In April, I stumbled across the great nonbuying spree sweeping the globe. The Buy Nothing Project, a worldwide web of Facebook Groups where members post stuff they are giving away or need, was spreading as fast as the pandemic. I called the movement’s co-founder Liesl Clark. We talked about how the free-stuff forum removes one of the biggest excuses I hear from folks who want to thin out their homes but don’t want their belongings to end up in the trash. Now they can make sure their items go to someone who can use and appreciate them. Problem solved.

Lesson: Since discovering this way of giving away, I’ve gifted plastic hangers, home accessories and furniture, and joined a movement that saves money, reduces waste, lightens the load on our planet and knits together communities.

In May, I lived out a vicarious fantasy. Admit it. You, too, have daydreamed about buying a decrepit old house for a song, fixing it up by moving a wall, raising a ceiling, changing out fixtures, and slapping on fresh paint, and — Poof! — selling the dump turned dreamhouse for a nice profit. Matt Lavinder, president of New Again Houses, started a franchise chain that does just that. However, his job isn’t always a trip to the ice cream parlor, he assured me. True, my daydreams don’t include finding dry rot, black mold, ruptured pipes or snake dens.

Lesson: Successful flips are all about math and data, not emotion. This confirms my hunch that my dream of doing this needs to remain a dream.

Though every flip is different, the method is the same: pick the right house, assess the systems before you buy, then plan the renovation before you start. “Too often, people make 80% of the decisions for what they will do, and decide the rest on the fly,” Lavinder said. Plan it 100% up front. Then don’t change your mind.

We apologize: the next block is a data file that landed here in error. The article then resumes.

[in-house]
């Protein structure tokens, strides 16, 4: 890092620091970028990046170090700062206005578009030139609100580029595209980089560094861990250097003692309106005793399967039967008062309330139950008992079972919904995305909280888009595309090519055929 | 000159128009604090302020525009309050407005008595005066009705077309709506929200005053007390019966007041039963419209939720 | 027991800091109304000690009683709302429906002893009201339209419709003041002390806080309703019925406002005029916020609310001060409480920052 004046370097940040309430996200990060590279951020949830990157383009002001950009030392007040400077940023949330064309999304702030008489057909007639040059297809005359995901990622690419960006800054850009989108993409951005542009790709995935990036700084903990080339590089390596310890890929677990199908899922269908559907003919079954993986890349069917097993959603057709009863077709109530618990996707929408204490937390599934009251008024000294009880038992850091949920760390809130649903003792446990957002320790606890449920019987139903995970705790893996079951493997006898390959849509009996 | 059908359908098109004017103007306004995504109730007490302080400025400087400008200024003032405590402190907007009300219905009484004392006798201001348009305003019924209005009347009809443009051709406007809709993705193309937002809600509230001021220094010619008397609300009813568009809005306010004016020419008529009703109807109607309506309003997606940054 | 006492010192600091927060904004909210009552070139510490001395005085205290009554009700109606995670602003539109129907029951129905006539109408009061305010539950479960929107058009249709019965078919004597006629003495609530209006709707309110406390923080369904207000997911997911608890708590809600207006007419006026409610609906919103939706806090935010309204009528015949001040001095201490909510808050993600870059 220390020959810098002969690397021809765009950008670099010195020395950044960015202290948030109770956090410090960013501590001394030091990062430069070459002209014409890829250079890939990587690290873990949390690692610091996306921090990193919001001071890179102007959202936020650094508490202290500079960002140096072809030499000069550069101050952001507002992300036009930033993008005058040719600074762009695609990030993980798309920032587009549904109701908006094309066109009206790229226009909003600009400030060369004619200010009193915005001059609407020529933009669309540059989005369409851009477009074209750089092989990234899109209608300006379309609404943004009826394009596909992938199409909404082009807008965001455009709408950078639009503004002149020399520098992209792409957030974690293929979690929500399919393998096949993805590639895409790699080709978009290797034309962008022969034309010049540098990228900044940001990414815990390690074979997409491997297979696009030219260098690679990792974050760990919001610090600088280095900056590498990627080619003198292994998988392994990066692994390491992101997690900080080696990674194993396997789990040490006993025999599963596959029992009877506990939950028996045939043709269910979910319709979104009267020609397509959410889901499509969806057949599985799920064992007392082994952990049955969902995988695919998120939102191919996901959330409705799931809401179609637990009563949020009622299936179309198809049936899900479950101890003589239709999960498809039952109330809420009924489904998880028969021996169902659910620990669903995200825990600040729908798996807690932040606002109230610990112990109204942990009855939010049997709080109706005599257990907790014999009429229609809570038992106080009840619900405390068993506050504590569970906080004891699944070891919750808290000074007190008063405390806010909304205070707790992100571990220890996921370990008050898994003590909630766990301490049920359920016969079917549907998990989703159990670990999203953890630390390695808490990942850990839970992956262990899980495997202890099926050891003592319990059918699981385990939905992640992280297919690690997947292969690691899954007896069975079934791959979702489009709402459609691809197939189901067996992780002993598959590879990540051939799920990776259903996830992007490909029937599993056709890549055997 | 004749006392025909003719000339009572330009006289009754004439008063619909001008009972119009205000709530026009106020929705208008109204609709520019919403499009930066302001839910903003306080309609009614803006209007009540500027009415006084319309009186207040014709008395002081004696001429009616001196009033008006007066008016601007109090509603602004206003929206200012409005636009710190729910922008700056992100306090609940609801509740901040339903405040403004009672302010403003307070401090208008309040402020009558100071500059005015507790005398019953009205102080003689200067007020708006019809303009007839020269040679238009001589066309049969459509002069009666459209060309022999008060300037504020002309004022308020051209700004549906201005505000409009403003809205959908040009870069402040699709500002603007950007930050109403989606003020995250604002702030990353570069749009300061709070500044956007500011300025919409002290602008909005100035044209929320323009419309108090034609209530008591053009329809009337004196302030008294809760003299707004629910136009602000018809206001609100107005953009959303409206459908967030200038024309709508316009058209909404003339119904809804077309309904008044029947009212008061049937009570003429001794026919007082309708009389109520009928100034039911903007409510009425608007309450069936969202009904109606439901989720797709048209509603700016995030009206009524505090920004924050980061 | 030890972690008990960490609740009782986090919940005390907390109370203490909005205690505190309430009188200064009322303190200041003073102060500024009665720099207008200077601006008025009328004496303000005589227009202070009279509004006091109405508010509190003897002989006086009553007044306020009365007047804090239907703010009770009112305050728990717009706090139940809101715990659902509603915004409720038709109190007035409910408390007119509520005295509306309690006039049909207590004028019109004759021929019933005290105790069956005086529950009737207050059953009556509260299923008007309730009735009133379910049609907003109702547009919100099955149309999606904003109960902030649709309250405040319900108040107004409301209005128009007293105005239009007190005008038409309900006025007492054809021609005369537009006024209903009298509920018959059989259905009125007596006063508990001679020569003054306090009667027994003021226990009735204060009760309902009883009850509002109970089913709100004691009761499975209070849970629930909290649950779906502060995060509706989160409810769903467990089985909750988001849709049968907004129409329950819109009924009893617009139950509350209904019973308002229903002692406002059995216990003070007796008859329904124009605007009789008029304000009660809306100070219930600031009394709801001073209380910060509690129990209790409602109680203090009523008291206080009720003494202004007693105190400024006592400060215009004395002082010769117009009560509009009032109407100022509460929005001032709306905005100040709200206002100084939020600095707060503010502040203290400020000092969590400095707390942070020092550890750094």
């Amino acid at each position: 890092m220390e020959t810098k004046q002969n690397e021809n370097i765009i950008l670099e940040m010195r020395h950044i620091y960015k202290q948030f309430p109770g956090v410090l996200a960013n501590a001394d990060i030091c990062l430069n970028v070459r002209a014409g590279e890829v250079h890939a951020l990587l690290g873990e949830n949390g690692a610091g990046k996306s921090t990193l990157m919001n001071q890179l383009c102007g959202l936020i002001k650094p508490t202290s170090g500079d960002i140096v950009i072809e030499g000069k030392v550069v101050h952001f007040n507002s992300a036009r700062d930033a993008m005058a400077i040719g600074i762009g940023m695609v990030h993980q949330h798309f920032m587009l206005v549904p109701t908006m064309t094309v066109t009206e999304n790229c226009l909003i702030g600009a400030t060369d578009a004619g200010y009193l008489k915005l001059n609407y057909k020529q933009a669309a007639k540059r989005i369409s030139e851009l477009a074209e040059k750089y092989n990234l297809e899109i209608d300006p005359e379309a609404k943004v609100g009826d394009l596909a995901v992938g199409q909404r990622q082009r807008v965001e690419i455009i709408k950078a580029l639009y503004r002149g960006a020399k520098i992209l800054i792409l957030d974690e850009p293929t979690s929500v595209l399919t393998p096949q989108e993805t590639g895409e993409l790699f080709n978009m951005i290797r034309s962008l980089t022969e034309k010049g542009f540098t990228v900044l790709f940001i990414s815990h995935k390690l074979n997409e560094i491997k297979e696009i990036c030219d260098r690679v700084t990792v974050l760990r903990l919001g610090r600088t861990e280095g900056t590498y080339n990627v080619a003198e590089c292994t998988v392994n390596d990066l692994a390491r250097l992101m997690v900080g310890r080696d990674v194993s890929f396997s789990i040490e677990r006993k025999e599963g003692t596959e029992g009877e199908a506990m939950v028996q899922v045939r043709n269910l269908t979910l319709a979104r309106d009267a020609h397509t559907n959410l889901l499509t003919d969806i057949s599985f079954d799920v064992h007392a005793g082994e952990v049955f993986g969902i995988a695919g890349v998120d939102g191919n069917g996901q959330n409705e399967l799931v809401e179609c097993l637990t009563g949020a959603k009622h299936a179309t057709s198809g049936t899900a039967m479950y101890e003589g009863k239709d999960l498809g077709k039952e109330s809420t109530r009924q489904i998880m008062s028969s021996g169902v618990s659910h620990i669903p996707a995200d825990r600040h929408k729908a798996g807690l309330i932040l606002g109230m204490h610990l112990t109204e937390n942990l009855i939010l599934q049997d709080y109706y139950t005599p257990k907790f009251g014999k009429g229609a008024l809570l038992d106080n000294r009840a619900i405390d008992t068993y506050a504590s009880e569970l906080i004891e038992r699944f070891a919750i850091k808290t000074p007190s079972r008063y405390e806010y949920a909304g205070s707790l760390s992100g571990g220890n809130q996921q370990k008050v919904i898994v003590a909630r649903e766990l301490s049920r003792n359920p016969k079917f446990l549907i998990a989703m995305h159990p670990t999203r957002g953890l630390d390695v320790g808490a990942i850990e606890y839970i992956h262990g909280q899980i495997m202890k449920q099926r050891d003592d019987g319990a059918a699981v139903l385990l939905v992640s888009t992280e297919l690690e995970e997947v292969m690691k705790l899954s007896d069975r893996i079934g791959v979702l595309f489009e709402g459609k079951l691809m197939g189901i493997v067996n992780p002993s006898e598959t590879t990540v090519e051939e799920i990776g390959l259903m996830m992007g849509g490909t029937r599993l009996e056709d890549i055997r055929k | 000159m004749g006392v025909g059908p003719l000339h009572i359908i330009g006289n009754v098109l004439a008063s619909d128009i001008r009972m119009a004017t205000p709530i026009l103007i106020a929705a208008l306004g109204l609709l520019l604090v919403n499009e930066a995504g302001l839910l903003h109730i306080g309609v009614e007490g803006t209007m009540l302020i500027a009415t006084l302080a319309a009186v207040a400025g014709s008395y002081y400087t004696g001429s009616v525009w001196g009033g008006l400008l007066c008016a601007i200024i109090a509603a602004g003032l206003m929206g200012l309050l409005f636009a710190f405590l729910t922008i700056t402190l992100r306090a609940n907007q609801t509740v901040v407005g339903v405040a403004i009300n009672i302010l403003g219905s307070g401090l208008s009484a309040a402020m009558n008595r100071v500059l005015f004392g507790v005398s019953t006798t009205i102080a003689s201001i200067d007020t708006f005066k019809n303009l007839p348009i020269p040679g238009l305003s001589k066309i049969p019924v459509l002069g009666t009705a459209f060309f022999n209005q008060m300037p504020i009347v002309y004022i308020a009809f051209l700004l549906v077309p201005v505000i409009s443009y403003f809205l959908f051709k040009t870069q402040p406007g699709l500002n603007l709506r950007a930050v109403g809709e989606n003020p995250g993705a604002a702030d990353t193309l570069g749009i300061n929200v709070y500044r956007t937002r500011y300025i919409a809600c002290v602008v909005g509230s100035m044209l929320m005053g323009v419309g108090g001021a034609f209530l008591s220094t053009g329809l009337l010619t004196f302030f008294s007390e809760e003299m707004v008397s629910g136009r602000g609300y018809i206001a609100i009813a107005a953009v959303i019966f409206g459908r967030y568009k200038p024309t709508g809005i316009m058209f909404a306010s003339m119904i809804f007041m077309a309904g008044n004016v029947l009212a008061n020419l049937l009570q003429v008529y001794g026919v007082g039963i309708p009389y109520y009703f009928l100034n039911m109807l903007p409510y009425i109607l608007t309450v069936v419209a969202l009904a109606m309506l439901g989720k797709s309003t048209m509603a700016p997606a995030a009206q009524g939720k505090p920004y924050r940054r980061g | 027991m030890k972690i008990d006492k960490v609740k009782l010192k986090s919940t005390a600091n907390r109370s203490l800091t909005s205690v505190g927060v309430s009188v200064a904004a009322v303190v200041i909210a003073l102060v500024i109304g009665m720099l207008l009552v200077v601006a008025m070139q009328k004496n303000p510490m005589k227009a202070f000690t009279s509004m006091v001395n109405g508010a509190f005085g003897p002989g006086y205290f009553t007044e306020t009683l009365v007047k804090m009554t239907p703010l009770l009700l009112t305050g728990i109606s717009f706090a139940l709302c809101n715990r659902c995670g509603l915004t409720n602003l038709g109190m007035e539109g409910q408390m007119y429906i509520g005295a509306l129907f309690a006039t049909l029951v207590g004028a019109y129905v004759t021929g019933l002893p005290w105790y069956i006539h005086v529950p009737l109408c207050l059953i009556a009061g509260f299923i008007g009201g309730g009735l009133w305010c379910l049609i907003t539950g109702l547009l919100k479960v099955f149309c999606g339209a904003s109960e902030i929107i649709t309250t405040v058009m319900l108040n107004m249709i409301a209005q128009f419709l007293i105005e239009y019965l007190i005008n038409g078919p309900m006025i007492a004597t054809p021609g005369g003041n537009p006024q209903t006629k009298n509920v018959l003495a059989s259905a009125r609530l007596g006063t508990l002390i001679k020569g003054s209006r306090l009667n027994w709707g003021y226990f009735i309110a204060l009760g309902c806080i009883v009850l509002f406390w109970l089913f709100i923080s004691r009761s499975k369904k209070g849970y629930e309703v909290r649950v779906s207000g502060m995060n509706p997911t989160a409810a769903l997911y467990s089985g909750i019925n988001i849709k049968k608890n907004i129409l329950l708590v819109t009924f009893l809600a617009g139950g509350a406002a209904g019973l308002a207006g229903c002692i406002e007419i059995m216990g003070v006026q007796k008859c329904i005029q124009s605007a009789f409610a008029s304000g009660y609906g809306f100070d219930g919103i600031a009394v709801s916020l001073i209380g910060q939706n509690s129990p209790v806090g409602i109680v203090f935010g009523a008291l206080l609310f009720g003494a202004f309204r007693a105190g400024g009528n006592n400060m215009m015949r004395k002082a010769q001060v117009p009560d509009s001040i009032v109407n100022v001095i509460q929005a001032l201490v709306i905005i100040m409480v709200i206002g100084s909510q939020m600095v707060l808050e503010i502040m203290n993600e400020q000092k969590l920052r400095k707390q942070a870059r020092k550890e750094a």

BEFORE: Many dream of turning dumps into a dreamhouses, but if you’re goal is to make a profit, run the numbers before you plunge in.









New Again Fairlawn Living Room Finished (002).jpg

AFTER: Though every flip is different, the method is the same: pick the right house, assess the systems before you buy, then plan the renovation before you start.




In June, I dug into the dirty floral business. After several bad experiences with florists, where I didn’t get what I wanted, expected or paid for, I grilled a few industry experts to get to the bottom of what I was doing wrong, what florist were doing wrong, and how consumers could increase their chances of satisfaction.

Lesson: Avoid middle players, who all get a piece of your payment. Always go direct to a store in the city where the flowers will be delivered. Do not go through a wire service, or a call center masquerading as a store. Do not call your local wonderful florist to arrange to send flowers to someone in a distant city. Brokers take up to 40% of the payment then pass the order to a real florist, who has no relationship with you and less money to work with. Even still, florists need to step up, and not clean their coolers out on your dime, or substitute carnations for roses.

As one florist said, “We can’t forget that people are behind those orders.” Amen.

Join me next week for a recap of highlights from the second half of 2021.

Marni Jameson is the author of six home and lifestyle books, including “What to Do With Everything You Own to Leave the Legacy You Want” and “Downsizing the Blended Home – When Two Households Become One.” You can reach her at marnijameson.com.

https://gazette.com/life/at-home-lessons-learned-from-2021-part-1/article_11343052-6198-11ec-99c9-c3c68b5d563e.html